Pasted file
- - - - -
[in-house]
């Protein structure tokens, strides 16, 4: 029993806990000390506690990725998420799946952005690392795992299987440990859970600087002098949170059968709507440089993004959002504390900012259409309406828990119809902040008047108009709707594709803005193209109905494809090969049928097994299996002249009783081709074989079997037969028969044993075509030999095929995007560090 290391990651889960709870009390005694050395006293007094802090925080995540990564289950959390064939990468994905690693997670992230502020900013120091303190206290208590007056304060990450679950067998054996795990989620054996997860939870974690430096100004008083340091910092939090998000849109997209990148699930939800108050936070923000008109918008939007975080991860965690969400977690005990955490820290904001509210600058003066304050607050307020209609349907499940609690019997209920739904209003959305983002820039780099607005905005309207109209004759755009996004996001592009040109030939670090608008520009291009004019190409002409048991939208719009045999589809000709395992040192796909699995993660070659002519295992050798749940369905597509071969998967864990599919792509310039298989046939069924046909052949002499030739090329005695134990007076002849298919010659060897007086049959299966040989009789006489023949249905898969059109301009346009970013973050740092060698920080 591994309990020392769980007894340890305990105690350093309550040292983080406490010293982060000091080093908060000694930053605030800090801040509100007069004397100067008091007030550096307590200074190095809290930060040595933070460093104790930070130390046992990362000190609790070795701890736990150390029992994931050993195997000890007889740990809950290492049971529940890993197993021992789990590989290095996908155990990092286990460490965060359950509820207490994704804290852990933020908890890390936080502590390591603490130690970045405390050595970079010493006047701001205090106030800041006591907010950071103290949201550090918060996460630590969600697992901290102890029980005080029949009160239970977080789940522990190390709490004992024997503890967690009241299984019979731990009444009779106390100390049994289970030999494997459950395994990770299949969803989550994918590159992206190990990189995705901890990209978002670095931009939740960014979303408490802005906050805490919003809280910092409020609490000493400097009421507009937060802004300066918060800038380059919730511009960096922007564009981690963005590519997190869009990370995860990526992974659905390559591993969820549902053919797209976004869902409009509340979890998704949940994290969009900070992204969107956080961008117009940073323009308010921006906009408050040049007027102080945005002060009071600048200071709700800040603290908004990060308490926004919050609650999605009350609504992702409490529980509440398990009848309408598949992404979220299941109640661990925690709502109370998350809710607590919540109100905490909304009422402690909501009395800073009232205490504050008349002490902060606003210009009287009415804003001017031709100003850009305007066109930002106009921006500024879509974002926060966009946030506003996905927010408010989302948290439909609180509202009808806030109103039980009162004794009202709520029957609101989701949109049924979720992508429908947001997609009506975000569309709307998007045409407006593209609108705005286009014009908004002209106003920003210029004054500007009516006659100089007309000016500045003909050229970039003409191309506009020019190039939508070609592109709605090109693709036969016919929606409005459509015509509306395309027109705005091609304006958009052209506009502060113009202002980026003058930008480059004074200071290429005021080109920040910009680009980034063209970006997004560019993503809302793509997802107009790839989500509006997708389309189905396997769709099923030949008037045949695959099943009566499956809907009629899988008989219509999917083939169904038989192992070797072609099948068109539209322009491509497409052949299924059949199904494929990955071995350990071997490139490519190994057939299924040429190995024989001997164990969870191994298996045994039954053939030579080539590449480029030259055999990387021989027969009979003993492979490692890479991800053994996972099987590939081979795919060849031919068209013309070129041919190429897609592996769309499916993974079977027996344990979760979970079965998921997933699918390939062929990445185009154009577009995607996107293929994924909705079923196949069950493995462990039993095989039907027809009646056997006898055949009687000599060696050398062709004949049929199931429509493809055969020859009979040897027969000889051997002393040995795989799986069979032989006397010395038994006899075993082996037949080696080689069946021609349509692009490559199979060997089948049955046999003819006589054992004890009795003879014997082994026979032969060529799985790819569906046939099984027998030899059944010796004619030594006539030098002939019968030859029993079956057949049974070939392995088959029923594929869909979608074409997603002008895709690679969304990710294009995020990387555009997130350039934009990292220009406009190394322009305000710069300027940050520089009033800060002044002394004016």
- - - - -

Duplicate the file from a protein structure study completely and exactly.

[in-house]
């Protein structure tokens, strides 16, 4: 029993806990000390506690990725998420799946952005690392795992299987440990859970600087002098949170059968709507440089993004959002504390900012259409309406828990119809902040008047108009709707594709803005193209109905494809090969049928097994299996002249009783081709074989079997037969028969044993075509030999095929995007560090 290391990651889960709870009390005694050395006293007094802090925080995540990564289950959390064939990468994905690693997670992230502020900013120091303190206290208590007056304060990450679950067998054996795990989620054996997860939870974690430096100004008083340091910092939090998000849109997209990148699930939800108050936070923000008109918008939007975080991860965690969400977690005990955490820290904001509210600058003066304050607050307020209609349907499940609690019997209920739904209003959305983002820039780099607005905005309207109209004759755009996004996001592009040109030939670090608008520009291009004019190409002409048991939208719009045999589809000709395992040192796909699995993660070659002519295992050798749940369905597509071969998967864990599919792509310039298989046939069924046909052949002499030739090329005695134990007076002849298919010659060897007086049959299966040989009789006489023949249905898969059109301009346009970013973050740092060698920080 591994309990020392769980007894340890305990105690350093309550040292983080406490010293982060000091080093908060000694930053605030800090801040509100007069004397100067008091007030550096307590200074190095809290930060040595933070460093104790930070130390046992990362000190609790070795701890736990150390029992994931050993195997000890007889740990809950290492049971529940890993197993021992789990590989290095996908155990990092286990460490965060359950509820207490994704804290852990933020908890890390936080502590390591603490130690970045405390050595970079010493006047701001205090106030800041006591907010950071103290949201550090918060996460630590969600697992901290102890029980005080029949009160239970977080789940522990190390709490004992024997503890967690009241299984019979731990009444009779106390100390049994289970030999494997459950395994990770299949969803989550994918590159992206190990990189995705901890990209978002670095931009939740960014979303408490802005906050805490919003809280910092409020609490000493400097009421507009937060802004300066918060800038380059919730511009960096922007564009981690963005590519997190869009990370995860990526992974659905390559591993969820549902053919797209976004869902409009509340979890998704949940994290969009900070992204969107956080961008117009940073323009308010921006906009408050040049007027102080945005002060009071600048200071709700800040603290908004990060308490926004919050609650999605009350609504992702409490529980509440398990009848309408598949992404979220299941109640661990925690709502109370998350809710607590919540109100905490909304009422402690909501009395800073009232205490504050008349002490902060606003210009009287009415804003001017031709100003850009305007066109930002106009921006500024879509974002926060966009946030506003996905927010408010989302948290439909609180509202009808806030109103039980009162004794009202709520029957609101989701949109049924979720992508429908947001997609009506975000569309709307998007045409407006593209609108705005286009014009908004002209106003920003210029004054500007009516006659100089007309000016500045003909050229970039003409191309506009020019190039939508070609592109709605090109693709036969016919929606409005459509015509509306395309027109705005091609304006958009052209506009502060113009202002980026003058930008480059004074200071290429005021080109920040910009680009980034063209970006997004560019993503809302793509997802107009790839989500509006997708389309189905396997769709099923030949008037045949695959099943009566499956809907009629899988008989219509999917083939169904038989192992070797072609099948068109539209322009491509497409052949299924059949199904494929990955071995350990071997490139490519190994057939299924040429190995024989001997164990969870191994298996045994039954053939030579080539590449480029030259055999990387021989027969009979003993492979490692890479991800053994996972099987590939081979795919060849031919068209013309070129041919190429897609592996769309499916993974079977027996344990979760979970079965998921997933699918390939062929990445185009154009577009995607996107293929994924909705079923196949069950493995462990039993095989039907027809009646056997006898055949009687000599060696050398062709004949049929199931429509493809055969020859009979040897027969000889051997002393040995795989799986069979032989006397010395038994006899075993082996037949080696080689069946021609349509692009490559199979060997089948049955046999003819006589054992004890009795003879014997082994026979032969060529799985790819569906046939099984027998030899059944010796004619030594006539030098002939019968030859029993079956057949049974070939392995088959029923594929869909979608074409997603002008895709690679969304990710294009995020990387555009997130350039934009990292220009406009190394322009305000710069300027940050520089009033800060002044002394004016």